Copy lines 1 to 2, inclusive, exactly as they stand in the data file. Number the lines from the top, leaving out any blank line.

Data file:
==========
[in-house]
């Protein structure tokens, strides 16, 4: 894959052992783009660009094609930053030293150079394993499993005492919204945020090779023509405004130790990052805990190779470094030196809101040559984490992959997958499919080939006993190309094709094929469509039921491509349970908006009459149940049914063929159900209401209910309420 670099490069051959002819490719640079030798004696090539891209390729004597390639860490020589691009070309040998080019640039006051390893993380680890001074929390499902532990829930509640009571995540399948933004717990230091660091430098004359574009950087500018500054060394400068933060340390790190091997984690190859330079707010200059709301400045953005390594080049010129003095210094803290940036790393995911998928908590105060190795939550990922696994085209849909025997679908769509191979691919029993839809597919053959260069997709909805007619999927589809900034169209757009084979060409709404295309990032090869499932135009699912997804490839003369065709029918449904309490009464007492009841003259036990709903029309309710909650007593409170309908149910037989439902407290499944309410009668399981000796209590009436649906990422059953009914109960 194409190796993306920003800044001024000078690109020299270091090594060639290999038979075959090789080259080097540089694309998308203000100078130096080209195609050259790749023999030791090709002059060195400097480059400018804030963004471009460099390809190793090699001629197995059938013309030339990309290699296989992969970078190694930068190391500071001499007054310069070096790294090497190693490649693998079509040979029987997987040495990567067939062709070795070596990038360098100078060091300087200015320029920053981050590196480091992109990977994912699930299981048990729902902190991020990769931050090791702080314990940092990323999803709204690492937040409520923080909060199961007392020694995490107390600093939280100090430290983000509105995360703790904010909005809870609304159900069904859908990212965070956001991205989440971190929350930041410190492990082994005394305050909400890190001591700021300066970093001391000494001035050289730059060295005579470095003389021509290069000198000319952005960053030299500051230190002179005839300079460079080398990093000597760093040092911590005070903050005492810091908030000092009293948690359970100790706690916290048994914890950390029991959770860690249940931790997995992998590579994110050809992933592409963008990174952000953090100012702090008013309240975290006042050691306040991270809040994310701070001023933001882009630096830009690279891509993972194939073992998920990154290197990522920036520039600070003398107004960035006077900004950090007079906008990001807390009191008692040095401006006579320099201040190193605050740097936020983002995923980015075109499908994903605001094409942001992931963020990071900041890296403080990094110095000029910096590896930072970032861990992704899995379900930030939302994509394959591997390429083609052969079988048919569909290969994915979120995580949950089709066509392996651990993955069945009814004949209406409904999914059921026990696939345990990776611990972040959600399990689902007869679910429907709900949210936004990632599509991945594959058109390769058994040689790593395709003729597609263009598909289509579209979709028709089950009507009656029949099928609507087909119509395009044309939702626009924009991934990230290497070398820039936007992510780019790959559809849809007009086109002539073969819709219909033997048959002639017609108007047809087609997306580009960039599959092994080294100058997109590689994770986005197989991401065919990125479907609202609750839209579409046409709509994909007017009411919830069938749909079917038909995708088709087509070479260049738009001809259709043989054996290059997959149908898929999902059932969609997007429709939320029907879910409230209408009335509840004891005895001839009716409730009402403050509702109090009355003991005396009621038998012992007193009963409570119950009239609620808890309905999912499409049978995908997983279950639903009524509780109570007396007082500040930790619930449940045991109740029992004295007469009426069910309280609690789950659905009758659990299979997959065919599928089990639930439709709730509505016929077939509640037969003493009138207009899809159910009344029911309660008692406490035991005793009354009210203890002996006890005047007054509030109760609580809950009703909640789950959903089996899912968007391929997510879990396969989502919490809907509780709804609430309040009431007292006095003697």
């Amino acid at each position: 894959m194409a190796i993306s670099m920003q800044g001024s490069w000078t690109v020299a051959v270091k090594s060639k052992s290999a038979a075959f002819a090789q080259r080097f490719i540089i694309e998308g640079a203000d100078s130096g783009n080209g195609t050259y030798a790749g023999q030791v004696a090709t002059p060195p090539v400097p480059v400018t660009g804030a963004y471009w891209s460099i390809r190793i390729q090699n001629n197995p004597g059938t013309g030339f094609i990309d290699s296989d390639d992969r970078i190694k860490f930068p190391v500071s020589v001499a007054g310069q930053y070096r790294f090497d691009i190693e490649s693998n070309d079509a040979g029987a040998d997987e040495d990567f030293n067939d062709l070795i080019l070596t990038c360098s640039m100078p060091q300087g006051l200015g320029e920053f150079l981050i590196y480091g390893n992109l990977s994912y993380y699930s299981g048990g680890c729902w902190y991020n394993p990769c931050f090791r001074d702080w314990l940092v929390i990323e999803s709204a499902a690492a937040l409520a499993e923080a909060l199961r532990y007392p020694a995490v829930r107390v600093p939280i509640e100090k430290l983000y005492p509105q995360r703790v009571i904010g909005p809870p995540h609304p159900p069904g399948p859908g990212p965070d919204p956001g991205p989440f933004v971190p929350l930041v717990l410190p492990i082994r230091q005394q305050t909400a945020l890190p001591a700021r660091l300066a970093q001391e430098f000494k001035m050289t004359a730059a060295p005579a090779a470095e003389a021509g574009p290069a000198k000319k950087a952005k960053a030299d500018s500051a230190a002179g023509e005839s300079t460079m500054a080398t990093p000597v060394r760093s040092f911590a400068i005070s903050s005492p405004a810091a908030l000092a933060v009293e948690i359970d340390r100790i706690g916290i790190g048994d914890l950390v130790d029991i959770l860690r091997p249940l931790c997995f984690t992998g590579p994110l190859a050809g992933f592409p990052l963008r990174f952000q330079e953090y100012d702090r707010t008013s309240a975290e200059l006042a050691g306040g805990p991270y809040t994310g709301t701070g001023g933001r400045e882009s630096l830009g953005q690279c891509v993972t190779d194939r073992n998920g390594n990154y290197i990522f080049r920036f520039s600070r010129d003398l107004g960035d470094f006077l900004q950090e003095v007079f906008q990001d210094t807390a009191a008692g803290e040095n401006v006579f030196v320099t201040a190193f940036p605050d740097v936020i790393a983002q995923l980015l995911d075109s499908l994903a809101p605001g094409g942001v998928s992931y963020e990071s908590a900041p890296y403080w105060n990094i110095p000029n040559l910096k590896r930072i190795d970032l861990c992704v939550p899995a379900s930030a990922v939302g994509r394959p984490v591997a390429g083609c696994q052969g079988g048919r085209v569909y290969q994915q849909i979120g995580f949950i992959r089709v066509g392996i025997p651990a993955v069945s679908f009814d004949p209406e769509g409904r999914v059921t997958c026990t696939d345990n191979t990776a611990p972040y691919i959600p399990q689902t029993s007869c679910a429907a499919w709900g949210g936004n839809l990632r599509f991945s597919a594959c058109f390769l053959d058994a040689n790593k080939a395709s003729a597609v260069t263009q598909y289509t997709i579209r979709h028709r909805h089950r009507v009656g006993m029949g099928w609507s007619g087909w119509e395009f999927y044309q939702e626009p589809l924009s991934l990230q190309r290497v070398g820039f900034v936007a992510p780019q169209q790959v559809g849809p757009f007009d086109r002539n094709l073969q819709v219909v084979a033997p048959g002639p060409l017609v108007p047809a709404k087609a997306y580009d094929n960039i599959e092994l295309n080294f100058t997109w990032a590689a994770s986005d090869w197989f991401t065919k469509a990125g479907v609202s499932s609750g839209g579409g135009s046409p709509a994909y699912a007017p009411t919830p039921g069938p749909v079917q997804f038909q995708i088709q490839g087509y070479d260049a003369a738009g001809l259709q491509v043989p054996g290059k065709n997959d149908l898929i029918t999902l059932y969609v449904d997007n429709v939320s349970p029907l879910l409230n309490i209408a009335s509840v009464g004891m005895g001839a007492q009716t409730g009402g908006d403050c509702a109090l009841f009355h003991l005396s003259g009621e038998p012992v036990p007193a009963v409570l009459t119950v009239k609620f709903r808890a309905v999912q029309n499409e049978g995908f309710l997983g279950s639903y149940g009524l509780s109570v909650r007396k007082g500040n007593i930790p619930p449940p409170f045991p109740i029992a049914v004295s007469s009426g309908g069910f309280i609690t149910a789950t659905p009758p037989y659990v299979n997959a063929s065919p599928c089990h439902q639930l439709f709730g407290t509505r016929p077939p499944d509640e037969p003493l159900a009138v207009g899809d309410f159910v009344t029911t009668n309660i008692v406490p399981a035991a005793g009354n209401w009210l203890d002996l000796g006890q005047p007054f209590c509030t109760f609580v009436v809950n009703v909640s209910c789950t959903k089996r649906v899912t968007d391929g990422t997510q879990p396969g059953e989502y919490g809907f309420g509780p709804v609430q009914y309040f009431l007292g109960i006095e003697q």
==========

[in-house]
């Protein structure tokens, strides 16, 4: 894959052992783009660009094609930053030293150079394993499993005492919204945020090779023509405004130790990052805990190779470094030196809101040559984490992959997958499919080939006993190309094709094929469509039921491509349970908006009459149940049914063929159900209401209910309420 670099490069051959002819490719640079030798004696090539891209390729004597390639860490020589691009070309040998080019640039006051390893993380680890001074929390499902532990829930509640009571995540399948933004717990230091660091430098004359574009950087500018500054060394400068933060340390790190091997984690190859330079707010200059709301400045953005390594080049010129003095210094803290940036790393995911998928908590105060190795939550990922696994085209849909025997679908769509191979691919029993839809597919053959260069997709909805007619999927589809900034169209757009084979060409709404295309990032090869499932135009699912997804490839003369065709029918449904309490009464007492009841003259036990709903029309309710909650007593409170309908149910037989439902407290499944309410009668399981000796209590009436649906990422059953009914109960 194409190796993306920003800044001024000078690109020299270091090594060639290999038979075959090789080259080097540089694309998308203000100078130096080209195609050259790749023999030791090709002059060195400097480059400018804030963004471009460099390809190793090699001629197995059938013309030339990309290699296989992969970078190694930068190391500071001499007054310069070096790294090497190693490649693998079509040979029987997987040495990567067939062709070795070596990038360098100078060091300087200015320029920053981050590196480091992109990977994912699930299981048990729902902190991020990769931050090791702080314990940092990323999803709204690492937040409520923080909060199961007392020694995490107390600093939280100090430290983000509105995360703790904010909005809870609304159900069904859908990212965070956001991205989440971190929350930041410190492990082994005394305050909400890190001591700021300066970093001391000494001035050289730059060295005579470095003389021509290069000198000319952005960053030299500051230190002179005839300079460079080398990093000597760093040092911590005070903050005492810091908030000092009293948690359970100790706690916290048994914890950390029991959770860690249940931790997995992998590579994110050809992933592409963008990174952000953090100012702090008013309240975290006042050691306040991270809040994310701070001023933001882009630096830009690279891509993972194939073992998920990154290197990522920036520039600070003398107004960035006077900004950090007079906008990001807390009191008692040095401006006579320099201040190193605050740097936020983002995923980015075109499908994903605001094409942001992931963020990071900041890296403080990094110095000029910096590896930072970032861990992704899995379900930030939302994509394959591997390429083609052969079988048919569909290969994915979120995580949950089709066509392996651990993955069945009814004949209406409904999914059921026990696939345990990776611990972040959600399990689902007869679910429907709900949210936004990632599509991945594959058109390769058994040689790593395709003729597609263009598909289509579209979709028709089950009507009656029949099928609507087909119509395009044309939702626009924009991934990230290497070398820039936007992510780019790959559809849809007009086109002539073969819709219909033997048959002639017609108007047809087609997306580009960039599959092994080294100058997109590689994770986005197989991401065919990125479907609202609750839209579409046409709509994909007017009411919830069938749909079917038909995708088709087509070479260049738009001809259709043989054996290059997959149908898929999902059932969609997007429709939320029907879910409230209408009335509840004891005895001839009716409730009402403050509702109090009355003991005396009621038998012992007193009963409570119950009239609620808890309905999912499409049978995908997983279950639903009524509780109570007396007082500040930790619930449940045991109740029992004295007469009426069910309280609690789950659905009758659990299979997959065919599928089990639930439709709730509505016929077939509640037969003493009138207009899809159910009344029911309660008692406490035991005793009354009210203890002996006890005047007054509030109760609580809950009703909640789950959903089996899912968007391929997510879990396969989502919490809907509780709804609430309040009431007292006095003697």